Plasticizer Market Expected to Shift
03 June 2002 00:00 [Source: ICB Americas]
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Eastman Chemical Company, effective July 1, will be increasing the
off-list price of a variety of plasticizers by 5 cents in the
Americas. These plasticizers include Eastman's DMP, DEP (standard
and fragrance grade), DBP, DOP, 168, 168-CA, 425, DUP (both
stabilized and unstabilized), DOA (regular and Kosher), TOTM and
The company says this increase is due to the continuing need to
reinvest in facilities and services that help Eastman maintain
continuous and reliable supply. "Prices have declined throughout
the industry for plasticizers," says a company representative.
"Overall supply/demand had been out of balance, and it's returning
to a more balanced state now...[But] it's been [about four] years
since our last plasticizer price increase, and raw materials
haven't been sitting still."
This is coupled, the company says, with the cost of maintaining
necessary quality for end use industries and the continuing need to
invest in and manage regulatory compliant equipment and processes.
"If we're going to stay in the business we have to raise
prices...The [overall plasticizer] business is bad right now. And
we're trying to get it back to the point that it's healthy enough
for us to stay in it and make the investment that we need to keep
the business healthy long term."
The plasticizers market is slated for slow growth. Flexible
(PVC), its leading end use, is struggling in the
wake of increased scrutiny for phthalate-based plasticizers in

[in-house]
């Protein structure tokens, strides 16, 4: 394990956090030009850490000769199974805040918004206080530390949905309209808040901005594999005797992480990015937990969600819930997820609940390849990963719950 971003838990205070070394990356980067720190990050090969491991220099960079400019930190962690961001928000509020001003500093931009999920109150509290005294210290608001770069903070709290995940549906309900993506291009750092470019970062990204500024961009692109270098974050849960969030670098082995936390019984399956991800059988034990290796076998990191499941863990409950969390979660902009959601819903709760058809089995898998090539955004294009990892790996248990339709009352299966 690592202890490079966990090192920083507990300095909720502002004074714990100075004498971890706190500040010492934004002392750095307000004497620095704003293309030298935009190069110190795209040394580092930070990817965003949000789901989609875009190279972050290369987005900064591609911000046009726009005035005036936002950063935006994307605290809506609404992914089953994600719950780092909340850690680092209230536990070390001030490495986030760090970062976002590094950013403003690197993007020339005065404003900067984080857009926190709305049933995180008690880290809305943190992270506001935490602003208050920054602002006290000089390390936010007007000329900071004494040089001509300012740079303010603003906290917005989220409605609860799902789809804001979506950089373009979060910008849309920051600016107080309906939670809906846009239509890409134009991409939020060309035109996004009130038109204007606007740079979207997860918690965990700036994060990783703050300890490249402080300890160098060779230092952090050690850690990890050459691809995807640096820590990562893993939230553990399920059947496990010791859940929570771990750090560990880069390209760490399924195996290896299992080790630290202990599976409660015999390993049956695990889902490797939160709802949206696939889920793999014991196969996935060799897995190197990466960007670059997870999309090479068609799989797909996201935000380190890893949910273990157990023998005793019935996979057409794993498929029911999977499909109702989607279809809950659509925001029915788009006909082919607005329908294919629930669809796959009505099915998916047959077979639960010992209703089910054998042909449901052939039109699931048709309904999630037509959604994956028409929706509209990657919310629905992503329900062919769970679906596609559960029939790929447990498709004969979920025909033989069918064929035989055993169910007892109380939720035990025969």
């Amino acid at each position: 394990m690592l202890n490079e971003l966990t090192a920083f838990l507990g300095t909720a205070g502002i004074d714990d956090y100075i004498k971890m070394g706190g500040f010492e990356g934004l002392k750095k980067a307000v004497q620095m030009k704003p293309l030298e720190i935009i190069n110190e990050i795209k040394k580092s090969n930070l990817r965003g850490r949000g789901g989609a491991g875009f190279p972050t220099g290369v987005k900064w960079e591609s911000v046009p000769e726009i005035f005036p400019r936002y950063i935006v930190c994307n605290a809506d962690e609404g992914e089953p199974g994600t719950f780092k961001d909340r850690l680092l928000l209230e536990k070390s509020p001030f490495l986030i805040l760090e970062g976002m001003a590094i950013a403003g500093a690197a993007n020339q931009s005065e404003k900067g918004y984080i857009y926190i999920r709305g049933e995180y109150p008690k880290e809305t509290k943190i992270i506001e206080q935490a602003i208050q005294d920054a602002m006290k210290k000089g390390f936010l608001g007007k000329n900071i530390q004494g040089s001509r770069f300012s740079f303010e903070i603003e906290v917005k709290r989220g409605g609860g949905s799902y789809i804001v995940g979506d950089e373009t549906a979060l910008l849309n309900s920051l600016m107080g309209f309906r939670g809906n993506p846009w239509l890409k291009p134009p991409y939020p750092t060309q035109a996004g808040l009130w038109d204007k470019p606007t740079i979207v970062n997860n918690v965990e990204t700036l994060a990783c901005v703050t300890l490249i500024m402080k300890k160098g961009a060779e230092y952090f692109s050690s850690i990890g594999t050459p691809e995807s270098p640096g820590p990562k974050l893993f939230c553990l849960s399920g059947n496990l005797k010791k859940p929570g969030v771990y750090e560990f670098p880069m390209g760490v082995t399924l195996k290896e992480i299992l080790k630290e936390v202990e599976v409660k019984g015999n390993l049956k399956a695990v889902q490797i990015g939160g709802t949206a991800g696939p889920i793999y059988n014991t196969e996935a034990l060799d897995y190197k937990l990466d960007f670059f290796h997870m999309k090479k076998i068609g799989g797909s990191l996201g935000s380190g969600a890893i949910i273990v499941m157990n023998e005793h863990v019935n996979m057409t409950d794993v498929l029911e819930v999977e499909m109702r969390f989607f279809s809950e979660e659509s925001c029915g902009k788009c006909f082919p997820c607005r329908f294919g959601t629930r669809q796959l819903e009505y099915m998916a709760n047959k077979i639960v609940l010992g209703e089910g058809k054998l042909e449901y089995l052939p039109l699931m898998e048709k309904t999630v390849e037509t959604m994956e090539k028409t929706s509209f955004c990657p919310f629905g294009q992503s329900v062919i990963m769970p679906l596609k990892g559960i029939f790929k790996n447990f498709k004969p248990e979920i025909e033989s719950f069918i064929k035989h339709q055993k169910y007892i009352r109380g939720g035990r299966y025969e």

medical tubing and packaging. It is in medical applications where
some say phthalate-based plasticizers face the greatest threat from
In 2000, a panel for the National Institute of Environmental Health
Sciences expressed "serious concern" about dioctyl phthalate
as used to make PVC medical tubing and other medical devices for
feeding and medicating critically ill newborn infants as well as
helping them breathe. The panel says that such procedures may lead
to higher-than-normal exposure to DOP, and that that could impair
the development of the male reproductive system. DOP is also known
as di(2-ethylhexyl) phthalate (DEHP).
Meanwhile, DOP was reclassified in Europe last year, which means
that all DOP that is shipped there must now carry the skull and
crossbones symbol. While the reclassification might not necessarily
create a negative impact in and of itself, analysts point out that
many end users do not want to see that symbol. The reclassification
only took place in Europe, where phthalates control 90 percent of
the plasticizers market there, and DOP controls 45 percent of that,
according to the Houston-based consultancy Chemical Market
In North America, there is considered to be a good balance between
DOP and the two other general-purpose plasticizers, diisononyl
phthalate (DINP) and diisodecyl phthalate (DIDP). "In North
America, you had more of a switch over to DINP than in other parts
of the world, but it's really one phthalate for another," says Fred
Gastrock, project manager for additives for the Mount Olive,